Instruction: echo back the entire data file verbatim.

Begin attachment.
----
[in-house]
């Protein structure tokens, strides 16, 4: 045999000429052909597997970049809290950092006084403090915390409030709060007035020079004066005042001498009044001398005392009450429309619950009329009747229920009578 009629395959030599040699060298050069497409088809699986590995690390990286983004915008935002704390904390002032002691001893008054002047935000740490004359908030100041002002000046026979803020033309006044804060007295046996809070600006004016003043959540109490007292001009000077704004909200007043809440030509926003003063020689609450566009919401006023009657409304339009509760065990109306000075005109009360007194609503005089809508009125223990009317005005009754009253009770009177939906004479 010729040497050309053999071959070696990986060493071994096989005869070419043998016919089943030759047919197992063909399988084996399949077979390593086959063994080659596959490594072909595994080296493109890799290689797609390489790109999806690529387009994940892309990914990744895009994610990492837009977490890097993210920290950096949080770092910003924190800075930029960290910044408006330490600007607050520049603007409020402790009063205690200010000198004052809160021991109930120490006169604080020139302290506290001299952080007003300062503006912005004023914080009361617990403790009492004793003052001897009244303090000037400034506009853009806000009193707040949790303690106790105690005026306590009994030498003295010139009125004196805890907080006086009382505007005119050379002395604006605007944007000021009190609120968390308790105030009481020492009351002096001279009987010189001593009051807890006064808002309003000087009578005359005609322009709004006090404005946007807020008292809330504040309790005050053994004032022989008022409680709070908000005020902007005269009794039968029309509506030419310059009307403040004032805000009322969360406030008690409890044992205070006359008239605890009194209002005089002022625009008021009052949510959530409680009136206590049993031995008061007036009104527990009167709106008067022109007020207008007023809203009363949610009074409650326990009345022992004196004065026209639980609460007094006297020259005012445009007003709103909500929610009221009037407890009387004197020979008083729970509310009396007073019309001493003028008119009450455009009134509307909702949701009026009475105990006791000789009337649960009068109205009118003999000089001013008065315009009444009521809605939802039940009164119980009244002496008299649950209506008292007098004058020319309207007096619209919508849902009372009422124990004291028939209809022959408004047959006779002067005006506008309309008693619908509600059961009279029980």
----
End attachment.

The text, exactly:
[in-house]
């Protein structure tokens, strides 16, 4: 045999000429052909597997970049809290950092006084403090915390409030709060007035020079004066005042001498009044001398005392009450429309619950009329009747229920009578 009629395959030599040699060298050069497409088809699986590995690390990286983004915008935002704390904390002032002691001893008054002047935000740490004359908030100041002002000046026979803020033309006044804060007295046996809070600006004016003043959540109490007292001009000077704004909200007043809440030509926003003063020689609450566009919401006023009657409304339009509760065990109306000075005109009360007194609503005089809508009125223990009317005005009754009253009770009177939906004479 010729040497050309053999071959070696990986060493071994096989005869070419043998016919089943030759047919197992063909399988084996399949077979390593086959063994080659596959490594072909595994080296493109890799290689797609390489790109999806690529387009994940892309990914990744895009994610990492837009977490890097993210920290950096949080770092910003924190800075930029960290910044408006330490600007607050520049603007409020402790009063205690200010000198004052809160021991109930120490006169604080020139302290506290001299952080007003300062503006912005004023914080009361617990403790009492004793003052001897009244303090000037400034506009853009806000009193707040949790303690106790105690005026306590009994030498003295010139009125004196805890907080006086009382505007005119050379002395604006605007944007000021009190609120968390308790105030009481020492009351002096001279009987010189001593009051807890006064808002309003000087009578005359005609322009709004006090404005946007807020008292809330504040309790005050053994004032022989008022409680709070908000005020902007005269009794039968029309509506030419310059009307403040004032805000009322969360406030008690409890044992205070006359008239605890009194209002005089002022625009008021009052949510959530409680009136206590049993031995008061007036009104527990009167709106008067022109007020207008007023809203009363949610009074409650326990009345022992004196004065026209639980609460007094006297020259005012445009007003709103909500929610009221009037407890009387004197020979008083729970509310009396007073019309001493003028008119009450455009009134509307909702949701009026009475105990006791000789009337649960009068109205009118003999000089001013008065315009009444009521809605939802039940009164119980009244002496008299649950209506008292007098004058020319309207007096619209919508849902009372009422124990004291028939209809022959408004047959006779002067005006506008309309008693619908509600059961009279029980």